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Athletic groin pain: a systematic review of surgical diagnoses, investigations and treatment
  1. Darren de SA1,
  2. Per Hölmich2,3,
  3. Mark Phillips4,
  4. Sebastian Heaven1,
  5. Nicole Simunovic4,
  6. Marc J Philippon5,
  7. Olufemi R Ayeni1
  1. 1Division of Orthopaedic Surgery, Department of Surgery, McMaster University Medical Centre, Hamilton, Ontario, Canada
  2. 2Sports Orthopaedic Research Center-Copenhagen, Arthroscopic Centre Amager, Copenhagen University Hospital, Amager-Hvidovre, Denmark
  3. 3Sports Groin Pain Center, Aspetar Orthopedic and Sports Medicine Hospital, Doha, Qatar
  4. 4Department of Clinical Epidemiology and Biostatistics, McMaster University, Hamilton, Ontario, Canada
  5. 5Steadman Philippon Research Institute, Vail, Colorado, USA
  1. Correspondence to Dr Olufemi R Ayeni, Division of Orthopaedic Surgery, Department of Surgery, McMaster University Medical Centre, 1200 Main Street West, 4E175, Hamilton, Ontario, Canada L8S 3Z5; ayenif{at}mcmaster.ca

Abstract

Introduction Athletic groin pain requiring surgery remains a diagnostic and therapeutic challenge. This systematic review aims to identify the most common causes of groin pain in athletes requiring surgery. Additionally, it aims to further characterise their susceptible athlete profiles, common physical examination and imaging techniques, and surgical procedures performed. This will enable the orthopaedic sports medicine clinician/surgeon to best treat these patients.

Materials and methods The electronic databases MEDLINE, PubMed and EMBASE were searched from database inception to 13 August 2014 for studies in the English language that addressed athletic groin pain necessitating surgery. The search was updated on 4 August 2015 to find any articles published after the original search. The studies were systematically screened and data were abstracted in duplicate, with descriptive data presented.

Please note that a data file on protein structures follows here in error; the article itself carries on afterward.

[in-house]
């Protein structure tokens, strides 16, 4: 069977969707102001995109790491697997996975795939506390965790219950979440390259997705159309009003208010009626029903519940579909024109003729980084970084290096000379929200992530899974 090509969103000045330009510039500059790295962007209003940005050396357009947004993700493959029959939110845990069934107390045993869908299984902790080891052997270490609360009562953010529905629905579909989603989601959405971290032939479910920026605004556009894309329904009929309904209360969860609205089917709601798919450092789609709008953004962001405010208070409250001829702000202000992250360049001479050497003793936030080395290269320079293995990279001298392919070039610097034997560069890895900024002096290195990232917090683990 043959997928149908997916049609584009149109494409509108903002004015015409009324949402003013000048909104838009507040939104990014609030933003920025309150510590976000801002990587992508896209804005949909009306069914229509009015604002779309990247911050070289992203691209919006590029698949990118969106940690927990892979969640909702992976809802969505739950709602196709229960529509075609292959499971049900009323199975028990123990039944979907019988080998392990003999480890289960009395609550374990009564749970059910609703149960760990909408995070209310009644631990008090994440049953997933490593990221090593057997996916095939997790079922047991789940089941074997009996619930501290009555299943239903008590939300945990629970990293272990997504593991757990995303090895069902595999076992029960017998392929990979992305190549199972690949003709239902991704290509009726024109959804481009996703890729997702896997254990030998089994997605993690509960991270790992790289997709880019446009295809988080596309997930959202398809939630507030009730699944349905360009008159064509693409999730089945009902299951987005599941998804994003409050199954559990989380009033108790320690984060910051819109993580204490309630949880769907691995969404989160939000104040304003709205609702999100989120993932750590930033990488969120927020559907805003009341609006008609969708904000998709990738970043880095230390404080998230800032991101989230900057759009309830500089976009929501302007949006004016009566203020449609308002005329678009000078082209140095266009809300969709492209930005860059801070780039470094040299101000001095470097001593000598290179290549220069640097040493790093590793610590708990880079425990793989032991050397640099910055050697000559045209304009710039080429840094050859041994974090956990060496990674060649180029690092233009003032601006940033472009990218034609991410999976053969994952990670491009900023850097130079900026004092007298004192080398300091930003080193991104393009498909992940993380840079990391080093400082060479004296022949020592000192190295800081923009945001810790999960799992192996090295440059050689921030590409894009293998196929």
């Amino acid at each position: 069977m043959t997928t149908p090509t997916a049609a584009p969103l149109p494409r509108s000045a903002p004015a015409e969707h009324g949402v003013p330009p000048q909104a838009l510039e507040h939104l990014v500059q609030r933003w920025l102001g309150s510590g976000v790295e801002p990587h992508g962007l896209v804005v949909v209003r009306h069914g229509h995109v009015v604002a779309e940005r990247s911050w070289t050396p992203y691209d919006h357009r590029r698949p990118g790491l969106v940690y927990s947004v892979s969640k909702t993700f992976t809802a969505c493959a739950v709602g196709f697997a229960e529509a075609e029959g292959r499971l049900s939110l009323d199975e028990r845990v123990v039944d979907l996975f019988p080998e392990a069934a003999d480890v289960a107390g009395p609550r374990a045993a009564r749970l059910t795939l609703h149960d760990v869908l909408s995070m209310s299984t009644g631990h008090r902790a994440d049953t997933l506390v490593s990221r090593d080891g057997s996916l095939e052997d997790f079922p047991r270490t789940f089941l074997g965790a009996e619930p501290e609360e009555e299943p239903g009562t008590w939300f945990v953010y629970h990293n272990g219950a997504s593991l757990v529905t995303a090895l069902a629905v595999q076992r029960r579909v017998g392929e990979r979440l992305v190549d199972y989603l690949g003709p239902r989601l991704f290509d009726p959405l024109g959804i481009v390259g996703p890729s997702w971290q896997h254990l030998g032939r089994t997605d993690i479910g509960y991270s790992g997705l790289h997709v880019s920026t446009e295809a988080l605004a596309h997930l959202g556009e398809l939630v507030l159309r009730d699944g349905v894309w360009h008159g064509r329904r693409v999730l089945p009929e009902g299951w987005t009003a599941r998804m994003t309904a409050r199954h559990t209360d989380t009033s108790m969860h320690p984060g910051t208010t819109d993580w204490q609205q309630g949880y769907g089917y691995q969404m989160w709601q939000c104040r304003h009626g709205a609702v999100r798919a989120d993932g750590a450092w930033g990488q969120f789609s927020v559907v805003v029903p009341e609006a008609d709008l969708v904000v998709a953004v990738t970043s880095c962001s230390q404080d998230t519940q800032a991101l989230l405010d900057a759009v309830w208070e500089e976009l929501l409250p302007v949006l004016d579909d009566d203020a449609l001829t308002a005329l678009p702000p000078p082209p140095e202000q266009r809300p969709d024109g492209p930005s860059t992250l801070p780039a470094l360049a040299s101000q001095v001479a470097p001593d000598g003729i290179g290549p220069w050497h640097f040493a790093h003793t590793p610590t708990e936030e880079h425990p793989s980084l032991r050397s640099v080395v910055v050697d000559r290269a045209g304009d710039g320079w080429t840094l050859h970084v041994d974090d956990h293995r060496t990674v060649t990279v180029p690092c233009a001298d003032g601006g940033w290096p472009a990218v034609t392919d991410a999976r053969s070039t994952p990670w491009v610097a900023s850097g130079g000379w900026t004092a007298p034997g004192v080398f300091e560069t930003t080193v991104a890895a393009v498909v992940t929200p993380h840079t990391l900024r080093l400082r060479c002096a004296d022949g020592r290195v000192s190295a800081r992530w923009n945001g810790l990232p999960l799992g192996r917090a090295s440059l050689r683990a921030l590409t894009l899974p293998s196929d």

Results A total of 73 articles were included within our study, with data from 4655 patients abstracted. Overall, intra-articular and extra-articular causes of groin pain in athletes requiring surgery were equal. The top five causes for pain were: femoroacetabular impingement (FAI) (32%), athletic pubalgia (24%), adductor-related pathology (12%), inguinal pathology (10%) and labral pathology (5%), with 35% of this labral pathology specifically attributed to FAI.

Conclusions Given the complex anatomy, equal intra-articular and extra-articular contribution, and potential for overlap of clinical entities causing groin pain leading to surgery in athletes, further studies are required to ascertain the finer details regarding specific exam manoeuvres, imaging views and surgical outcomes to best treat this patient population.

  • Groin
  • Hip
  • Surgery
  • Review

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